Formatting Chaos

Subject: Formatting Chaos
From: Alisa Dean <Alisa -dot- Dean -at- MCI -dot- COM>
Date: Tue, 7 Jan 1997 15:06:00 -0700

First question - has anyone communicated any of this to upper management?
If yes, and they agreed to this monstrosity without have periodic
reviews, then they made this bed. If no, then they may be blithely
unaware of the giant spud this guy is going to drop on them. Either
way, from what you've said, I believe they are going to be very unhappy
with the results. God forbid, but if they think it's great, then the
company will suffer once the customers start yelling about it (and
they will!).

It sounds like this guy is breaking every rule in the book regarding
good communications. He is ignoring the needs of the audience, ignoring
the needs of the product, and is very resistant to any input. HE has
decided what is best, and the rest of you ignorant boobs who don't
know any better (nope, I've never encountered his type before).

I have created a single, large document that incorporated multiple
"applications," where the applications were stand-alone subcomponents of
an overall system. Each section was a complete manual for the specific
application, with its own TOC and index. In addition, the main TOC and
index included references to all the information. Since the document
was in a 3-ring binder, if the user desired, a specific section could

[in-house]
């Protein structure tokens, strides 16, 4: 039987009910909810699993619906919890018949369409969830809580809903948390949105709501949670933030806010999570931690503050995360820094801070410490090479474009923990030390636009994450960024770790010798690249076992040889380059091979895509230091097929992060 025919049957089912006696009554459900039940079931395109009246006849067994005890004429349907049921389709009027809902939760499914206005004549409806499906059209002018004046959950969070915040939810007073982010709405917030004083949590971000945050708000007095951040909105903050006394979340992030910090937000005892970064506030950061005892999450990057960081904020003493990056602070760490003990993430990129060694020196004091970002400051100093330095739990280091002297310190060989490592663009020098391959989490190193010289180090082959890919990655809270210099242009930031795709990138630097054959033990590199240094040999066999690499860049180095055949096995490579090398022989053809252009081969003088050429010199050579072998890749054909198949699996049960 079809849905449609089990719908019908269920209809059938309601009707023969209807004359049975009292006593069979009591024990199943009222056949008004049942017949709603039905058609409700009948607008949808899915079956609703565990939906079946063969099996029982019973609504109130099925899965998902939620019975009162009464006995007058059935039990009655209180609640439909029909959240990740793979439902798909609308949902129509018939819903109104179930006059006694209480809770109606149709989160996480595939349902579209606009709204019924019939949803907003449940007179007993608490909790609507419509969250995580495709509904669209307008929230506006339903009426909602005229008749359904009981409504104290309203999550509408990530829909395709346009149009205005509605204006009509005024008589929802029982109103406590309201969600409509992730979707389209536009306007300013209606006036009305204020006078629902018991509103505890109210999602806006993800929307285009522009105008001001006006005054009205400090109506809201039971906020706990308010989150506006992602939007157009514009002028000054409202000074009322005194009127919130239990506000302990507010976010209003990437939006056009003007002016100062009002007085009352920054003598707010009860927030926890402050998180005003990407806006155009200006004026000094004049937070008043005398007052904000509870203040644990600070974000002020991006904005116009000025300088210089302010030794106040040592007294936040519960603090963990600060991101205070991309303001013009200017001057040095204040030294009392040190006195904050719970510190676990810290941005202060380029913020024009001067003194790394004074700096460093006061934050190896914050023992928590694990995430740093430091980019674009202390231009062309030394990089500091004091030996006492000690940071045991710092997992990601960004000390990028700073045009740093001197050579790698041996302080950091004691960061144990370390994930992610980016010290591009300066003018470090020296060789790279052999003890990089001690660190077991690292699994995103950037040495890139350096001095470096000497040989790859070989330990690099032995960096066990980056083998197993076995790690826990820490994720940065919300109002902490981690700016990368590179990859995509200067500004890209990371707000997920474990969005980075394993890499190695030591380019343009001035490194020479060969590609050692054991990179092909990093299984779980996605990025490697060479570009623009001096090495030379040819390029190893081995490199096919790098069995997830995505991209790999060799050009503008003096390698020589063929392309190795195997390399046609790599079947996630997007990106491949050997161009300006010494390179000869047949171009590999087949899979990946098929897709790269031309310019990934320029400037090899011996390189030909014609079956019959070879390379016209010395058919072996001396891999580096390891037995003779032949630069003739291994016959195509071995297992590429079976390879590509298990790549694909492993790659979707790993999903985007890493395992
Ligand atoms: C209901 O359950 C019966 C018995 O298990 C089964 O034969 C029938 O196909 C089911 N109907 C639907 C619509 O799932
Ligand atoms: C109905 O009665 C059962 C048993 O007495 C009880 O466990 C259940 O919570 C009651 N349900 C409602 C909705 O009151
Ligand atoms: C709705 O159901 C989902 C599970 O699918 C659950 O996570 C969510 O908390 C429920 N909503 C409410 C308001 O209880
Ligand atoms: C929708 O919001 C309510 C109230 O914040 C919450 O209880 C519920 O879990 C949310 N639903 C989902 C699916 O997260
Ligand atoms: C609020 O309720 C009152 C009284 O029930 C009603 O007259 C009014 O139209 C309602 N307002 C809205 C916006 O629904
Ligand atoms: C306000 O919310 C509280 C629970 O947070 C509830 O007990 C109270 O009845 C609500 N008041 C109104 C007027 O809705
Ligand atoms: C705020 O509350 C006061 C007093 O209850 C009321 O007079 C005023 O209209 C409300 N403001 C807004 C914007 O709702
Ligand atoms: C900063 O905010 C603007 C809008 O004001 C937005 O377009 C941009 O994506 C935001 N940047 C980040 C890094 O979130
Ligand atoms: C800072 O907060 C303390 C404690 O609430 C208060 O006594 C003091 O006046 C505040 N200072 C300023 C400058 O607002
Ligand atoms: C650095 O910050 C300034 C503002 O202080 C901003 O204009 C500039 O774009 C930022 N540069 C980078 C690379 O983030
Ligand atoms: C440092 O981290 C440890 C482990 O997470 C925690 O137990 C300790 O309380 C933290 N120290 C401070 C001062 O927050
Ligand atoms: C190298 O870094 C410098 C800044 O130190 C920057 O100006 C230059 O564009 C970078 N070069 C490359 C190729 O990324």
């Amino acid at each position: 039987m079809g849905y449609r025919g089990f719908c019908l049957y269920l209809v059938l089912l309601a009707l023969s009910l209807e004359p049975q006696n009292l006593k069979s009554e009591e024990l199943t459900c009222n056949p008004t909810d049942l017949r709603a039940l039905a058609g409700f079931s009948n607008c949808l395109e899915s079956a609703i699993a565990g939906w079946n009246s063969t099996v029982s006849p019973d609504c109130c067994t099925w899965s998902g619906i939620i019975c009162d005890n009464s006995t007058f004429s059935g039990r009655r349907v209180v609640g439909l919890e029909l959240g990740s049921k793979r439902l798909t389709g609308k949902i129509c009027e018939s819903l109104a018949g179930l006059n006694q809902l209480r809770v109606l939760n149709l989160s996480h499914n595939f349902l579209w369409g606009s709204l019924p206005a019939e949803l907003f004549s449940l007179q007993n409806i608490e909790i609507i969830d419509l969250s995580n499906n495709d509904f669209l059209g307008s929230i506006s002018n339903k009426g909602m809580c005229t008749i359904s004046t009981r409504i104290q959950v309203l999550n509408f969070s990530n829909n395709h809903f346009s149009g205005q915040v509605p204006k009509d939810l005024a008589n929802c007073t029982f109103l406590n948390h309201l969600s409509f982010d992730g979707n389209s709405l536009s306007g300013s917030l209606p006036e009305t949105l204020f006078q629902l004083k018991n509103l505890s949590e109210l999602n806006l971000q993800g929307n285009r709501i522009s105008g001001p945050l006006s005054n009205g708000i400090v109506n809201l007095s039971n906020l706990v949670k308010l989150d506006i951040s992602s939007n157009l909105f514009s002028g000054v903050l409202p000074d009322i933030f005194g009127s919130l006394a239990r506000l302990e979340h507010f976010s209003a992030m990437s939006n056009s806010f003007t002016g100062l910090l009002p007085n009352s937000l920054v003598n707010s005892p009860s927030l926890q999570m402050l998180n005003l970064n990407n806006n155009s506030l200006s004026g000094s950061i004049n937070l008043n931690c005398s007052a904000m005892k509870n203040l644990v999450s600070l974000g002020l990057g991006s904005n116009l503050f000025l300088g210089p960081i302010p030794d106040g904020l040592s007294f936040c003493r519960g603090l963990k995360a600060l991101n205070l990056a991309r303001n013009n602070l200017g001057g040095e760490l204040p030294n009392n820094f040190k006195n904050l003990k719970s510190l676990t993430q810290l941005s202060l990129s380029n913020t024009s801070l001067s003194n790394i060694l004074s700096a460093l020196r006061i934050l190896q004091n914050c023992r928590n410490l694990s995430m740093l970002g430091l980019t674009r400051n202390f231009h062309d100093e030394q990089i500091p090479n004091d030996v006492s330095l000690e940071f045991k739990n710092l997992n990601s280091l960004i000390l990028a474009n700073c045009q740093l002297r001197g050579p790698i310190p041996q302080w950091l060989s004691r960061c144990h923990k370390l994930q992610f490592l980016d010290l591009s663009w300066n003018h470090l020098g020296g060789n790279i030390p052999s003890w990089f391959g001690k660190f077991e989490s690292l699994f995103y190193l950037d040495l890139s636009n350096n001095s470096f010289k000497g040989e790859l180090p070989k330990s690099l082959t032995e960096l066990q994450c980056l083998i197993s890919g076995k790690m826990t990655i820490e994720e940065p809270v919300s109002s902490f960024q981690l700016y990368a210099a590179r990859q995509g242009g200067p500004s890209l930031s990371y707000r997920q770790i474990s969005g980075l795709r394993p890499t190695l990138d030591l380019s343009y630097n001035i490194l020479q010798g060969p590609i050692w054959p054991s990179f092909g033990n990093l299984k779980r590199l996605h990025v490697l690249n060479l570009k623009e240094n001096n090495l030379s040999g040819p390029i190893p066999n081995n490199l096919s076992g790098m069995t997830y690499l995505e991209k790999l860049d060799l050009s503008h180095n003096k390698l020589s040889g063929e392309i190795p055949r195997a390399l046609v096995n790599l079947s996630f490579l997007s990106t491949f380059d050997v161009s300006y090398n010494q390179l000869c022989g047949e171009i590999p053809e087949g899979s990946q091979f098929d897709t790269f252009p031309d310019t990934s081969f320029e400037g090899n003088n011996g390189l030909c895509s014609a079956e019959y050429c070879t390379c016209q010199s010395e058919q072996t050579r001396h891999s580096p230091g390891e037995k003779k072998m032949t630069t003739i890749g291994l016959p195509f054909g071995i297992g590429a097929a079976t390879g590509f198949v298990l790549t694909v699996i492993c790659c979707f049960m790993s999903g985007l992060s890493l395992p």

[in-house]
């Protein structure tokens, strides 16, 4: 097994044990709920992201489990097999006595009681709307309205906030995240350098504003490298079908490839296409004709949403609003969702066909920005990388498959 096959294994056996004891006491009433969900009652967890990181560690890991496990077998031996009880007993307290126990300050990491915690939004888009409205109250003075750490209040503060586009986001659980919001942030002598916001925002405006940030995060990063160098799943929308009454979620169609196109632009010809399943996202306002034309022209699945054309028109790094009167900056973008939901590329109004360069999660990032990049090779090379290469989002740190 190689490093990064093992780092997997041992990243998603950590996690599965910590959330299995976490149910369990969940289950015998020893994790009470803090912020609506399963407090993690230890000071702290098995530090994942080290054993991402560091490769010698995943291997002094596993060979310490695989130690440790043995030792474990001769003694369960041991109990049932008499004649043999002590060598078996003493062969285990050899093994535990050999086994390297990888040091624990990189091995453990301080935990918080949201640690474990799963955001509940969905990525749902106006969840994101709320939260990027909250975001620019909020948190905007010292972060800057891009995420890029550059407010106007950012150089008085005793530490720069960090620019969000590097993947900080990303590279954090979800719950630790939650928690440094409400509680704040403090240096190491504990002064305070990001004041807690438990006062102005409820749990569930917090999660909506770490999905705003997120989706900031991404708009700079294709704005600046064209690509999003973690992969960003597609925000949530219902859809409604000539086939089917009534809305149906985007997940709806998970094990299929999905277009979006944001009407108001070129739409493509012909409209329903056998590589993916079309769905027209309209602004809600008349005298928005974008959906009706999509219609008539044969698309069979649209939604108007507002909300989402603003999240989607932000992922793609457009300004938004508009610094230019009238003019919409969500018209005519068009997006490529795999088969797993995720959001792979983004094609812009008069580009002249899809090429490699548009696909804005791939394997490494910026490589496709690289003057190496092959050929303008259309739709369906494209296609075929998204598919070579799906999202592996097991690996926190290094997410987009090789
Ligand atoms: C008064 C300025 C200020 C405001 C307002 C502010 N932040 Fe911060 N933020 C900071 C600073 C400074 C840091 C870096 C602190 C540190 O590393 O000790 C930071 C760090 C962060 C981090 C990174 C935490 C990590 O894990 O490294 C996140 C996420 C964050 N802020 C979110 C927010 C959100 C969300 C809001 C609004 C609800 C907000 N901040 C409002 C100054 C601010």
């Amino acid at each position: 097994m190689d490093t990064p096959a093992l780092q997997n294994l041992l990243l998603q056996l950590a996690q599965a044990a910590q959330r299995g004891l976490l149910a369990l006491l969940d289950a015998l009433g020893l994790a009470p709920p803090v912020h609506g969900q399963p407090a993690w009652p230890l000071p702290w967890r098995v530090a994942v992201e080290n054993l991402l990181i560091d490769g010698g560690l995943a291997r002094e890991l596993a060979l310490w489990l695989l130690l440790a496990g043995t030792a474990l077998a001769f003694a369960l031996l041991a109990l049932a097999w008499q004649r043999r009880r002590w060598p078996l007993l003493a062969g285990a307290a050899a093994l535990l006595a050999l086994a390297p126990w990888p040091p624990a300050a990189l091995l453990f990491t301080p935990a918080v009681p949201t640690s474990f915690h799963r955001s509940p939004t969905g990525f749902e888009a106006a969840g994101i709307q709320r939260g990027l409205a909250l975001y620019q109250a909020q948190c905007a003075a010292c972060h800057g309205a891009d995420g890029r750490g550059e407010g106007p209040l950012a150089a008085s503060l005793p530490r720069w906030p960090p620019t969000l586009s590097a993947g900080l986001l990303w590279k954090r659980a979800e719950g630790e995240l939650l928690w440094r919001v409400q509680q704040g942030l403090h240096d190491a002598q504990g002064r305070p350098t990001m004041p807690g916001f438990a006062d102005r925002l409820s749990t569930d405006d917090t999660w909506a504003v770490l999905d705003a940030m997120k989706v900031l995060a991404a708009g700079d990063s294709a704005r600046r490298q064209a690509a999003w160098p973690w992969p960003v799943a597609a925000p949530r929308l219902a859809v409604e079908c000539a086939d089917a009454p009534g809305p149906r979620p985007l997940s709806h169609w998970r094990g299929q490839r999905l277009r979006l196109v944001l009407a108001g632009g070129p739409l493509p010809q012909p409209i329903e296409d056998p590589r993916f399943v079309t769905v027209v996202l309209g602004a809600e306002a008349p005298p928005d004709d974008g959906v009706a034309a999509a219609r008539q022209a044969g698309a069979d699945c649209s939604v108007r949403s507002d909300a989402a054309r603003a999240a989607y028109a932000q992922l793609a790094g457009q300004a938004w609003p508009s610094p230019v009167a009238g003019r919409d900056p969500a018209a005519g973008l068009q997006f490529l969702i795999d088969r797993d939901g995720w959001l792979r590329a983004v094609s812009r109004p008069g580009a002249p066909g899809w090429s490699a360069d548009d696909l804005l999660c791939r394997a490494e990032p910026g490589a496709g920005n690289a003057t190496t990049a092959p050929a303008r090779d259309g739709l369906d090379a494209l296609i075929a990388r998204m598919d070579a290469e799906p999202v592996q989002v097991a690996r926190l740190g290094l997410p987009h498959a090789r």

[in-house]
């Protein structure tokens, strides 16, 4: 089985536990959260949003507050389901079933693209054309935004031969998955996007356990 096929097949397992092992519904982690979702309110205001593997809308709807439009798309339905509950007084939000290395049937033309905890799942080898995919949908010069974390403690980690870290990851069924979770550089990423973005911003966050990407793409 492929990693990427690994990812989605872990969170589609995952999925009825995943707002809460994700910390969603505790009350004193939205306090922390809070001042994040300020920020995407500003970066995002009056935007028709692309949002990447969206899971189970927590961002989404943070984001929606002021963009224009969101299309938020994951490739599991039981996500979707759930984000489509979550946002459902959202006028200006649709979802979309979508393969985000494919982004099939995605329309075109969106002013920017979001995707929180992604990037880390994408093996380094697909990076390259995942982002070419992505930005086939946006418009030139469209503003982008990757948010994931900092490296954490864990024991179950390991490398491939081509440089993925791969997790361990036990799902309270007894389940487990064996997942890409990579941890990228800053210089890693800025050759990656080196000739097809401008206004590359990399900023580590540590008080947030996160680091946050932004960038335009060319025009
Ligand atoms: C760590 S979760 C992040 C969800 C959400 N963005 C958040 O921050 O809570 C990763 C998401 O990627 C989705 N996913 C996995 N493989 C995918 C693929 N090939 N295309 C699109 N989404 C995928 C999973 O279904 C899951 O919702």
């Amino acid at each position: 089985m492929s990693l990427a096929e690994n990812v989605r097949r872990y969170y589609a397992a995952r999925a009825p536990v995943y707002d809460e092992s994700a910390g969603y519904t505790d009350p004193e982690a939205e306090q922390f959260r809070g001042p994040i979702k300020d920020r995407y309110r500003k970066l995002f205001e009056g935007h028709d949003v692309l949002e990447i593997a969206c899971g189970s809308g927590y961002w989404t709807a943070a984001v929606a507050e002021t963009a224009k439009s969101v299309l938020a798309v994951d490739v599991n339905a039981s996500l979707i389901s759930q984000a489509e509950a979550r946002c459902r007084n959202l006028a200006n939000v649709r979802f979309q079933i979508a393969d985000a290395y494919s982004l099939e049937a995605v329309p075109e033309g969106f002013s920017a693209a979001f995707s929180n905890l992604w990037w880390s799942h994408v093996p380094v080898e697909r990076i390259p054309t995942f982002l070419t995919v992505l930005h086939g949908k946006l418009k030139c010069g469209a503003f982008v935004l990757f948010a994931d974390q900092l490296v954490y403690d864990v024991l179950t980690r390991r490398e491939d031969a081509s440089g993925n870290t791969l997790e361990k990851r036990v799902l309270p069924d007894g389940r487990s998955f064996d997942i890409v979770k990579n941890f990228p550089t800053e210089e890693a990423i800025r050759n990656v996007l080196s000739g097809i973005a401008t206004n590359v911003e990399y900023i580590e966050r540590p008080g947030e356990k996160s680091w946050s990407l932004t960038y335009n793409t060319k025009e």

be removed for use and still completely document the specific application.

However, with that much information in one place, it is mandatory that
complete indexing, cross-references, TOC(s), Tables of Figures, whatever,
be made. Otherwise, the user will not be able to find anything, and
will give up in disgust.

Regarding your writer's distillation of research into a single sentence,
it *could* happen. However, I would review everything to make sure
that important information wasn't dropped. From the sound of it, it
seems more likely that if he didn't understand it, he felt it wasn't
important enough to include.

Unfortunately, my impression is that it will probably be easier to
start over from scratch. Unless the information itself is valid, you
will probably have to re-research everything, in addition to rewriting.

I apologize for the following if it seems heartless, but I've been
put in similar circumstances. Since you are a contractor and not in
the charity business, if you are requested to fix/redo this document
(or set of documents), then do your best to give an honest estimate
of what it would take to do it and bill accordingly. I would not sacrifice
yourself to save the company from its mistakes and to save this guy's
butt. If you do, then neither one will learn from this. I know, since
I've done the saving, and had the same circumstance happen again and
again.

Good luck,

Alisa Dean
Sr. Technical Writer
alisa -dot- dean -at- mci -dot- com

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